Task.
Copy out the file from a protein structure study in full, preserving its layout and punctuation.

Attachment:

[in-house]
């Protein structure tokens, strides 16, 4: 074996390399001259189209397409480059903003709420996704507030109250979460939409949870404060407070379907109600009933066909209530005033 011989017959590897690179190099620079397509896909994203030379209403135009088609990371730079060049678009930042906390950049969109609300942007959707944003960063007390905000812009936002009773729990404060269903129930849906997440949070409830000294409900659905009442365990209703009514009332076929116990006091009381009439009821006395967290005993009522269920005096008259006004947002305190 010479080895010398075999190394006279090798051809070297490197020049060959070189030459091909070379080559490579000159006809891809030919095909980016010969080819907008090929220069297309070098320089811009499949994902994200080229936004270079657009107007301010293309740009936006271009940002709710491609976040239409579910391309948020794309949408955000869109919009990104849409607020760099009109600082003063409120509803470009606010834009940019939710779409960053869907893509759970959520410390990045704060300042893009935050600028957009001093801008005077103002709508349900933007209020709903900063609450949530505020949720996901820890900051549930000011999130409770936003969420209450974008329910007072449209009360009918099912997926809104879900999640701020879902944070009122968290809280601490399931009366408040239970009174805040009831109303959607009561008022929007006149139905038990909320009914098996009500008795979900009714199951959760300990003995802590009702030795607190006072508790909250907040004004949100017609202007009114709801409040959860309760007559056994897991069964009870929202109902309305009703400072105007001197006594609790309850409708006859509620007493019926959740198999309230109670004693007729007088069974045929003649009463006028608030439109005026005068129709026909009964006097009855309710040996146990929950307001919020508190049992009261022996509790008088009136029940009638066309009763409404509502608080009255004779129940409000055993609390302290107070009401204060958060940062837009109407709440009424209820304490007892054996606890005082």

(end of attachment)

[in-house]
């Protein structure tokens, strides 16, 4: 074996390399001259189209397409480059903003709420996704507030109250979460939409949870404060407070379907109600009933066909209530005033 011989017959590897690179190099620079397509896909994203030379209403135009088609990371730079060049678009930042906390950049969109609300942007959707944003960063007390905000812009936002009773729990404060269903129930849906997440949070409830000294409900659905009442365990209703009514009332076929116990006091009381009439009821006395967290005993009522269920005096008259006004947002305190 010479080895010398075999190394006279090798051809070297490197020049060959070189030459091909070379080559490579000159006809891809030919095909980016010969080819907008090929220069297309070098320089811009499949994902994200080229936004270079657009107007301010293309740009936006271009940002709710491609976040239409579910391309948020794309949408955000869109919009990104849409607020760099009109600082003063409120509803470009606010834009940019939710779409960053869907893509759970959520410390990045704060300042893009935050600028957009001093801008005077103002709508349900933007209020709903900063609450949530505020949720996901820890900051549930000011999130409770936003969420209450974008329910007072449209009360009918099912997926809104879900999640701020879902944070009122968290809280601490399931009366408040239970009174805040009831109303959607009561008022929007006149139905038990909320009914098996009500008795979900009714199951959760300990003995802590009702030795607190006072508790909250907040004004949100017609202007009114709801409040959860309760007559056994897991069964009870929202109902309305009703400072105007001197006594609790309850409708006859509620007493019926959740198999309230109670004693007729007088069974045929003649009463006028608030439109005026005068129709026909009964006097009855309710040996146990929950307001919020508190049992009261022996509790008088009136029940009638066309009763409404509502608080009255004779129940409000055993609390302290107070009401204060958060940062837009109407709440009424209820304490007892054996606890005082």